National Wildlife Week: Friday Frogs And Flowers
Goodbye, season of oddball winter weather and snowpocalypse(s). Hello, spring!
Spring officially starts this Saturday, March 20—mark the occasion by continuing to celebrate the 73rd annual National Wildlife Week! Because it’s Friday, and I’m big on alliteration, let’s take a closer look at flatlining frogs and fantastic flowers.
Spring Into The Season
The North American wood frog, also known as Rana Sylvatica or “masked frog”, is an iconic symbol of spring. If you were walking through a wintertime forest, you’d have no idea the wood frog was even there—but it is! Wood frogs hibernate in winter and freeze their bodies. Yes, the frogs freeze themselves. Winter’s cold temperatures set off signals inside the frog, directing it to freeze its internal organs. Not much happens next—no breathing, no kidney function, and no heartbeat. When spring arrives, the frog’s pulse reboots, beginning this annual phenomenon of spontaneous resumption. Within a day, the wood frog comes back to life in order to mate.
Neighborhoods In Bloom
Wildflowers are also key indicators of the vernal equinox. On your next lunch break or during an afterschool activity, keep your eyes peeled for these commonly seen North American wildflowers.
Spring Beauty – Although there are multiple species of spring beauties around the country, the most well-known species is claytonia virginica. This flower can be found primarily in woodlands, low to the ground. Look for the flower’s whitish-pink flowers and petals with dark pink veins.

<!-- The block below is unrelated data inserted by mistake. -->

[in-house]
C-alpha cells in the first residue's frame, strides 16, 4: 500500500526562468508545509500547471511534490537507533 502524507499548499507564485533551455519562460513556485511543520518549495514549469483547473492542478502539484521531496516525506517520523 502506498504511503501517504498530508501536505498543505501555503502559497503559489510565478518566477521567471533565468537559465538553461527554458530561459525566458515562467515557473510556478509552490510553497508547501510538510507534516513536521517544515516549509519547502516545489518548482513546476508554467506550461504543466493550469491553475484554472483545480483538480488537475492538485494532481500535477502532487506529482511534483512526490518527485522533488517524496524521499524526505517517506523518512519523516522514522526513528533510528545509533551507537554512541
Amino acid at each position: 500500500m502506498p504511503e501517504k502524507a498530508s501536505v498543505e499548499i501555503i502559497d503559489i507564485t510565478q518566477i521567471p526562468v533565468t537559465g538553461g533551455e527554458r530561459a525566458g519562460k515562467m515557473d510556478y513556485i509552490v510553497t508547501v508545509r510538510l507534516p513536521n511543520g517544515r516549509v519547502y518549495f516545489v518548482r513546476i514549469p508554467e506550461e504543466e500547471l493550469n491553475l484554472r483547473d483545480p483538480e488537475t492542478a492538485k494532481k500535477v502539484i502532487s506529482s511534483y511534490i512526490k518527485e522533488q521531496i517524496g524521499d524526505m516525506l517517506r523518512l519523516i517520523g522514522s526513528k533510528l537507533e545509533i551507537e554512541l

Lilies – The lily family (Liliaceae) is large and in charge when it comes to spring’s blooming wildflowers. Lilies are characterized by three petals and three sepals. Depending on where you live, you could see mariposa lilies, trilliums, Solomon’s-seal, desert lilies, and fawn lilies in a variety of colors.
American Pasqueflower – This wildflower received its interesting common name because the blossom has a tendency to bloom around Passover and Easter. The American pasqueflower decorates grasslands throughout the Great Plains and upper Rocky Mountain regions. The flower blooms in purplish-blue blossoms that grow in short clusters with one flower to every stalk.
How To Kickoff Spring
Photograph flowers this spring with tips from National Wildlife Magazine editors.
Enter the 40th annual National Wildlife Photo Contest to earn the chance to win more than $30,000 in cash prizes.
Watch The Today Show and NWF’s David Mizejewski celebrate National Wildlife Week in this video:
Photo by Amy Nyberg